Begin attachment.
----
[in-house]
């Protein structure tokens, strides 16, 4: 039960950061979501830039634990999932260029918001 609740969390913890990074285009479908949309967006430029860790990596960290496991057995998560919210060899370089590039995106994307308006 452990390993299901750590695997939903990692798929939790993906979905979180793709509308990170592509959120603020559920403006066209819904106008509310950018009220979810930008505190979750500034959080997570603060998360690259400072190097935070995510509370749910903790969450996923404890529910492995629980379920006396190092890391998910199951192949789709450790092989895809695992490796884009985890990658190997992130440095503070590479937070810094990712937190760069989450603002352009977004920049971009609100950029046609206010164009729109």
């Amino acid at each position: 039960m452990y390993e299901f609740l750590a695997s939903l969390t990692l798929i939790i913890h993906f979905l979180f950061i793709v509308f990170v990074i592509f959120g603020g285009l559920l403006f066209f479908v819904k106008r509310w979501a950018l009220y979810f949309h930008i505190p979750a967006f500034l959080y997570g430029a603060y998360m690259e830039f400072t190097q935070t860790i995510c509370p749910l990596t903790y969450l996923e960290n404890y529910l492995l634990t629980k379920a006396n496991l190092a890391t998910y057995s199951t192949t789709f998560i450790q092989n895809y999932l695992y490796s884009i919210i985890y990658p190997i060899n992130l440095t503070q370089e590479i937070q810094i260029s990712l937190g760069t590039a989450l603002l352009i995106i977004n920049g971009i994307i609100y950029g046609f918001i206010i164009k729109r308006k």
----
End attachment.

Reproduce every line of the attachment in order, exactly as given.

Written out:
[in-house]
């Protein structure tokens, strides 16, 4: 039960950061979501830039634990999932260029918001 609740969390913890990074285009479908949309967006430029860790990596960290496991057995998560919210060899370089590039995106994307308006 452990390993299901750590695997939903990692798929939790993906979905979180793709509308990170592509959120603020559920403006066209819904106008509310950018009220979810930008505190979750500034959080997570603060998360690259400072190097935070995510509370749910903790969450996923404890529910492995629980379920006396190092890391998910199951192949789709450790092989895809695992490796884009985890990658190997992130440095503070590479937070810094990712937190760069989450603002352009977004920049971009609100950029046609206010164009729109």
């Amino acid at each position: 039960m452990y390993e299901f609740l750590a695997s939903l969390t990692l798929i939790i913890h993906f979905l979180f950061i793709v509308f990170v990074i592509f959120g603020g285009l559920l403006f066209f479908v819904k106008r509310w979501a950018l009220y979810f949309h930008i505190p979750a967006f500034l959080y997570g430029a603060y998360m690259e830039f400072t190097q935070t860790i995510c509370p749910l990596t903790y969450l996923e960290n404890y529910l492995l634990t629980k379920a006396n496991l190092a890391t998910y057995s199951t192949t789709f998560i450790q092989n895809y999932l695992y490796s884009i919210i985890y990658p190997i060899n992130l440095t503070q370089e590479i937070q810094i260029s990712l937190g760069t590039a989450l603002l352009i995106i977004n920049g971009i994307i609100y950029g046609f918001i206010i164009k729109r308006k």